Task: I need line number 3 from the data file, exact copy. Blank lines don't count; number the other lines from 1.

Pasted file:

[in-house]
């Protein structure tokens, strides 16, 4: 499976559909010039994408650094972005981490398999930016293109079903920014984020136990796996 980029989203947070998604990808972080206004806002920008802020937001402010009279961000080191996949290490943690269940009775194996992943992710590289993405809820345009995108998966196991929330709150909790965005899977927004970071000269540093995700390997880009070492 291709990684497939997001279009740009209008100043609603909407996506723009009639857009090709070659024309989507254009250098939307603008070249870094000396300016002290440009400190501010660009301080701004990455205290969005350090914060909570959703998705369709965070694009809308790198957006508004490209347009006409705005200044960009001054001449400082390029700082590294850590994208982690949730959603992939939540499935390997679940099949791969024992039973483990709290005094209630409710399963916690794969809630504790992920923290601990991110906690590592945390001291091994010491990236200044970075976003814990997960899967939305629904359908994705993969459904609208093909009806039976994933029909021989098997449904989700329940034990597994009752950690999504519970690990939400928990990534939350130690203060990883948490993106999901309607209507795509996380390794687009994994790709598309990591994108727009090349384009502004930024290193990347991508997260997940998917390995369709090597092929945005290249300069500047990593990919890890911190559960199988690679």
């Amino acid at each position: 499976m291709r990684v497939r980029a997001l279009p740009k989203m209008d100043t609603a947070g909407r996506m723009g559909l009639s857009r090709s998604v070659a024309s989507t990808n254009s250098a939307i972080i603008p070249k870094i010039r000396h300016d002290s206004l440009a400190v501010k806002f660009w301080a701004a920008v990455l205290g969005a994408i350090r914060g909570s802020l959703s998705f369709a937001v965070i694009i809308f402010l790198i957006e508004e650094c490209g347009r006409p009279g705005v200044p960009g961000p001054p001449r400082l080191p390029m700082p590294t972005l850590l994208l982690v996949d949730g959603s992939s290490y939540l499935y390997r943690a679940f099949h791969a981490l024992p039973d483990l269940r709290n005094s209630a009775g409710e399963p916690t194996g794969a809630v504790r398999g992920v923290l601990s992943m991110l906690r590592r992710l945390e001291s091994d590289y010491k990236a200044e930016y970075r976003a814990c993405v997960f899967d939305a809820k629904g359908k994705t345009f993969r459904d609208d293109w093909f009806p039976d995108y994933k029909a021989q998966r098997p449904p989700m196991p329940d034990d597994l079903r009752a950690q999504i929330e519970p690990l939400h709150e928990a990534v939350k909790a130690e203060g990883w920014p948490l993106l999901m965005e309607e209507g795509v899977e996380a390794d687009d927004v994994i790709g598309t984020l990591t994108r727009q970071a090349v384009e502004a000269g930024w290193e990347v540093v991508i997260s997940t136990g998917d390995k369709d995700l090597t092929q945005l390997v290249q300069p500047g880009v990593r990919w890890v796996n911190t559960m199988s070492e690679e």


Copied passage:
């Amino acid at each position: 499976m291709r990684v497939r980029a997001l279009p740009k989203m209008d100043t609603a947070g909407r996506m723009g559909l009639s857009r090709s998604v070659a024309s989507t990808n254009s250098a939307i972080i603008p070249k870094i010039r000396h300016d002290s206004l440009a400190v501010k806002f660009w301080a701004a920008v990455l205290g969005a994408i350090r914060g909570s802020l959703s998705f369709a937001v965070i694009i809308f402010l790198i957006e508004e650094c490209g347009r006409p009279g705005v200044p960009g961000p001054p001449r400082l080191p390029m700082p590294t972005l850590l994208l982690v996949d949730g959603s992939s290490y939540l499935y390997r943690a679940f099949h791969a981490l024992p039973d483990l269940r709290n005094s209630a009775g409710e399963p916690t194996g794969a809630v504790r398999g992920v923290l601990s992943m991110l906690r590592r992710l945390e001291s091994d590289y010491k990236a200044e930016y970075r976003a814990c993405v997960f899967d939305a809820k629904g359908k994705t345009f993969r459904d609208d293109w093909f009806p039976d995108y994933k029909a021989q998966r098997p449904p989700m196991p329940d034990d597994l079903r009752a950690q999504i929330e519970p690990l939400h709150e928990a990534v939350k909790a130690e203060g990883w920014p948490l993106l999901m965005e309607e209507g795509v899977e996380a390794d687009d927004v994994i790709g598309t984020l990591t994108r727009q970071a090349v384009e502004a000269g930024w290193e990347v540093v991508i997260s997940t136990g998917d390995k369709d995700l090597t092929q945005l390997v290249q300069p500047g880009v990593r990919w890890v796996n911190t559960m199988s070492e690679e």